The celebrations that pile up at Christmastime, when we think of faith, family and friends, all deliver the warm comfort of familiarity in a cold, dark season.
We feel it when we open that big box of holiday decorations and pull out the much-loved ornaments. And for company, anyone can turn on the television that's as big as the front door, and welcome in old friends like Rudolph and Ralphie, or those partners on opposite sides of spiritual awakening, tight-fisted Scrooge and George Bailey of Bedford Falls.
This December, Road Less Traveled Productions gives George Bailey another kind of remake, lifting him out of his black & white cinematic frame onto the stage at Shea's 710 Theatre, in full holiday color for a bright and clever radio play version of "It's a Wonderful Life."
It's the 1940s and the cast is dressed to the nines, courtesy of costume designer Maura Simonds Price, for a live radio production before an audience of what was then a brand new Christmas story. Host Freddie Filmore (Anthony Alcocer) steps up in his tux to introduce the performers in this show-within-a-show, including Miss Ohio of 1943 Sally Applewhite (Kelly Copps), who performs the part of Mary Bailey, and Jake Laurents (Steve Copps) who becomes George. Charmane Chi as Lana Sherwood is a true platinum blonde "lady in red" as she voices Bedford Falls's fallen woman Violet and both Baileys' mothers and daughters (that includes Zuzu), and Fisher, as Harry "Jazzbo" Heywood, is our angel, Clarence,
Philip Farugia, who also provides live music for the show, steps away from the instruments from time to time for key minor roles, like Mr. Gower the pharmacist, and Alcocer's "Freddie Filmore" picks up Clarence's senior angel and the wicked, grasping banker Mr. Potter.
They all get credit for giving the characters their own spin without straying into cognitive dissonance from the film. For instance, Steve Copps doesn't try to imitate Jimmy Stewart's voice, but hangs on to his earnestness; Kelly Copps's Mary Bailey is bright and even more confident than Donna Reed's version, and Fisher voices Clarence with a sincere gravitas, with less befuddlement than he has in the movie.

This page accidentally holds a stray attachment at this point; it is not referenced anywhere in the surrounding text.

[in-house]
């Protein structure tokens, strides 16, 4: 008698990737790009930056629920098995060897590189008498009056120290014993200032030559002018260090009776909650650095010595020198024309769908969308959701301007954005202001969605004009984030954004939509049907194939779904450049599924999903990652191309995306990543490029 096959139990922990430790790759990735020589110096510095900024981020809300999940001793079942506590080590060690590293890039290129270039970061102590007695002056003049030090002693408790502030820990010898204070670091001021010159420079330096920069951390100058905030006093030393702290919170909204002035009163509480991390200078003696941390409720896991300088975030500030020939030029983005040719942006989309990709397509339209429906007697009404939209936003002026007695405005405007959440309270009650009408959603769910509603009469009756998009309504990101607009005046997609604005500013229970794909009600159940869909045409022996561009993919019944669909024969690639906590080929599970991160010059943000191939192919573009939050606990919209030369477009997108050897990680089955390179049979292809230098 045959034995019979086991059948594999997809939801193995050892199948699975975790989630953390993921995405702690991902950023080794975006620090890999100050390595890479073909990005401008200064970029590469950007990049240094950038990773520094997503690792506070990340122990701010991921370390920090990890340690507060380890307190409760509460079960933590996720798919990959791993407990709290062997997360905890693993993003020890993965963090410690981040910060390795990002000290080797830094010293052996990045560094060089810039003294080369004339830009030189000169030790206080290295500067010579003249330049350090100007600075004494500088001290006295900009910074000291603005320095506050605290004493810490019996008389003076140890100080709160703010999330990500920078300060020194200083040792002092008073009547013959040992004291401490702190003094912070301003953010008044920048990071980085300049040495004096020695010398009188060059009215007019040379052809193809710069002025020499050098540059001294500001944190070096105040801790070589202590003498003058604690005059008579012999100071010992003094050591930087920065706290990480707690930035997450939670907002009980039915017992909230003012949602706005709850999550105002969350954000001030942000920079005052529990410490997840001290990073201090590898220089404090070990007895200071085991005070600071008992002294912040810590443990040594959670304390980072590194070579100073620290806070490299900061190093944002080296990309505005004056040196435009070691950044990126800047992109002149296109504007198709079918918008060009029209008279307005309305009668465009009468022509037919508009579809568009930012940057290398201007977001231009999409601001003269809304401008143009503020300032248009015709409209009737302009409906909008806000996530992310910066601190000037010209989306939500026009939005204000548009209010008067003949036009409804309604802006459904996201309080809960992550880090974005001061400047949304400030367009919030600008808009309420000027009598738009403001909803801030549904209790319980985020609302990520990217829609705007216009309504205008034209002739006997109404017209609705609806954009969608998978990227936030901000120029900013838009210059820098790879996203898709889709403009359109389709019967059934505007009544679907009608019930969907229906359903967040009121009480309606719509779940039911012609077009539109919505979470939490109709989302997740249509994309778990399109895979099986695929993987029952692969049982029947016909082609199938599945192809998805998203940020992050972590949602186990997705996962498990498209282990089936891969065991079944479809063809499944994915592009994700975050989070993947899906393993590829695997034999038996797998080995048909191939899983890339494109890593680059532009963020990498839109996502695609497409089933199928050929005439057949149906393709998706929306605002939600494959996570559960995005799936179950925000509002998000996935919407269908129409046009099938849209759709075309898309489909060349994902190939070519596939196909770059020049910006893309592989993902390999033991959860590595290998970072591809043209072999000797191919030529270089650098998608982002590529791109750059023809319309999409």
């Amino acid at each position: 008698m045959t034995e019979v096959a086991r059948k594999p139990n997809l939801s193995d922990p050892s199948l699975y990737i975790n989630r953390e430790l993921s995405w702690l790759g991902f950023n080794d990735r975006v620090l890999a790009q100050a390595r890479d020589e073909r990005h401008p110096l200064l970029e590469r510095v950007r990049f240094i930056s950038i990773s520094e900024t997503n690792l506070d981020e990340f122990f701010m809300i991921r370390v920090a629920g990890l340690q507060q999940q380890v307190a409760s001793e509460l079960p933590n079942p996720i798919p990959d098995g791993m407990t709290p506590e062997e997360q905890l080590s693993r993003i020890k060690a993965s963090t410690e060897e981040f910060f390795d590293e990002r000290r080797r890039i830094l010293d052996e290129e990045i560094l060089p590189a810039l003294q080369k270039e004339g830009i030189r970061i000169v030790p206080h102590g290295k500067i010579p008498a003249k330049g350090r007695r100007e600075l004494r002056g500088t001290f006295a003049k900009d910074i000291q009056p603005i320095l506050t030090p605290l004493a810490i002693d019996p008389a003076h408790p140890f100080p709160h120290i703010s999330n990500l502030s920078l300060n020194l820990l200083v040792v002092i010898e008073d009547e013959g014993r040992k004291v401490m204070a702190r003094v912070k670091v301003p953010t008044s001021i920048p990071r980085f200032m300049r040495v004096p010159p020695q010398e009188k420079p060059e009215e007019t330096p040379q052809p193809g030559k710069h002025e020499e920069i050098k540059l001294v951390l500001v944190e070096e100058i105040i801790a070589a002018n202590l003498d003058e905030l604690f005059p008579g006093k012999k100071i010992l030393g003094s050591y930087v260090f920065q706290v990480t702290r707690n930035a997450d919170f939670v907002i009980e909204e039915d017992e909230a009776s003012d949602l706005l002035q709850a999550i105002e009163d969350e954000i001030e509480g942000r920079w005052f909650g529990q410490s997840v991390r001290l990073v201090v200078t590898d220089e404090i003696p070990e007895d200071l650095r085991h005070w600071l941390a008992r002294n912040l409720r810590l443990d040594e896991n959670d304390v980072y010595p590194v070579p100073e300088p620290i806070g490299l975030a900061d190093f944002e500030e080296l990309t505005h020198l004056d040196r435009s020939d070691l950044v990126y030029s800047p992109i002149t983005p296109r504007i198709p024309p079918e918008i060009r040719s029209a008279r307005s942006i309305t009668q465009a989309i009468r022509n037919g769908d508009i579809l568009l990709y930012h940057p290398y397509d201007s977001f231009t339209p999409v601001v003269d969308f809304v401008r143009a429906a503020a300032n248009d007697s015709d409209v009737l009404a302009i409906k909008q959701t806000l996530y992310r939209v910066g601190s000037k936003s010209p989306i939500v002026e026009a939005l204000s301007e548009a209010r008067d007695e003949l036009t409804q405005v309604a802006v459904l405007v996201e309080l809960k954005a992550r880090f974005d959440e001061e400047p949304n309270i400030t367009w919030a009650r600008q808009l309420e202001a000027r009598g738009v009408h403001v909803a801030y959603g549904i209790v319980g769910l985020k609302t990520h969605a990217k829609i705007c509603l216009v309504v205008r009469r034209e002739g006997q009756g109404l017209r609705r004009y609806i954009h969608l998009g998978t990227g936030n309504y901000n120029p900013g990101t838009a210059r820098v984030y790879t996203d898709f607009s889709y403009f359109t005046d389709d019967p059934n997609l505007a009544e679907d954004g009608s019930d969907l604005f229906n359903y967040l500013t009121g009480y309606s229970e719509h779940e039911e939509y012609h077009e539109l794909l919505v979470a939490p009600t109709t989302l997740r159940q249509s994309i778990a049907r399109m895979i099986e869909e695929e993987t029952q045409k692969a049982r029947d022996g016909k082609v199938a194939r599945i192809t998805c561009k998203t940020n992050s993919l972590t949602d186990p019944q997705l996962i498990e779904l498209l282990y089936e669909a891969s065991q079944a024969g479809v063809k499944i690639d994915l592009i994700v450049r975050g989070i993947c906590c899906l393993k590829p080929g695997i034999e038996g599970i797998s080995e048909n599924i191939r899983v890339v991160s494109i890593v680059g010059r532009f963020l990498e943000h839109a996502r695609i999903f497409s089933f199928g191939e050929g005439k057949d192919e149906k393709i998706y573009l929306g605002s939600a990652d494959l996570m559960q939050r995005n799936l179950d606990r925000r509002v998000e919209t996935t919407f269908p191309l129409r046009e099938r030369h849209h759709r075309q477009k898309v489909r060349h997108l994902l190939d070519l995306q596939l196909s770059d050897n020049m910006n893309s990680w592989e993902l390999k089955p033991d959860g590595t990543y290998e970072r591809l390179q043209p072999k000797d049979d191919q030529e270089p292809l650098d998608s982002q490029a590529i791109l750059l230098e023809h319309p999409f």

Chi hits the small-town accents of all her women with the precision of a hat pin, and Alcocer's Potter even out growls Lionel Barrymore. (The one voice that is dead-on from the film is Alcocer's imitation of Sheldon Leonard as Nick the bartender.)
Also starring: the way they produce the "radio" sound effects, including celestial chimes, clinking drink glasses, stomping feet and Kelly Copps' ridiculously funny assignment to recreate a sled going into a pond and Clarence jumping in the river. Someone get that woman a towel!
Katie Menke is credited with the sound design, with Sarah Foote as stage manager and props by Sam Crystal. I'm not sure who is responsible for coming up with the prop Freddie uses to make Potter's squeaky wheelchair, but props to whoever it was.
Caveats: Those who prefer a half-time stretch should know that the show is an hour and 40 minutes without intermission. And, while the off-microphone activities of the radio cast are diverting, they aren't a show in themselves. This is a live-stage-radio-play for people who love the movie. Trying to gauge whether it makes sense for people who haven't seen the movie is nearly impossible if you already have the film imprinted on your brain.
Joe Landry follows the film in his adaptation, and director John Hurley, with production manager Hasheen DeBerry and set designer Lou Iannone, doesn't toss in any curve balls. They do have a little fun with the radio spots that promote the play's real sponsors, and with the APPLAUSE sign, for those who need the hint.
It's a fine and festive tribute to the film, and a lovely reminder of what it really takes to be "the richest man in town."
"It's a Wonderful Life"
3 stars (out of four)
The beloved Frank Capra classic comes to the stage as a radio play by Road Less Traveled Productions. At Shea's 710 Theatre, 710 Main St., through Dec. 17.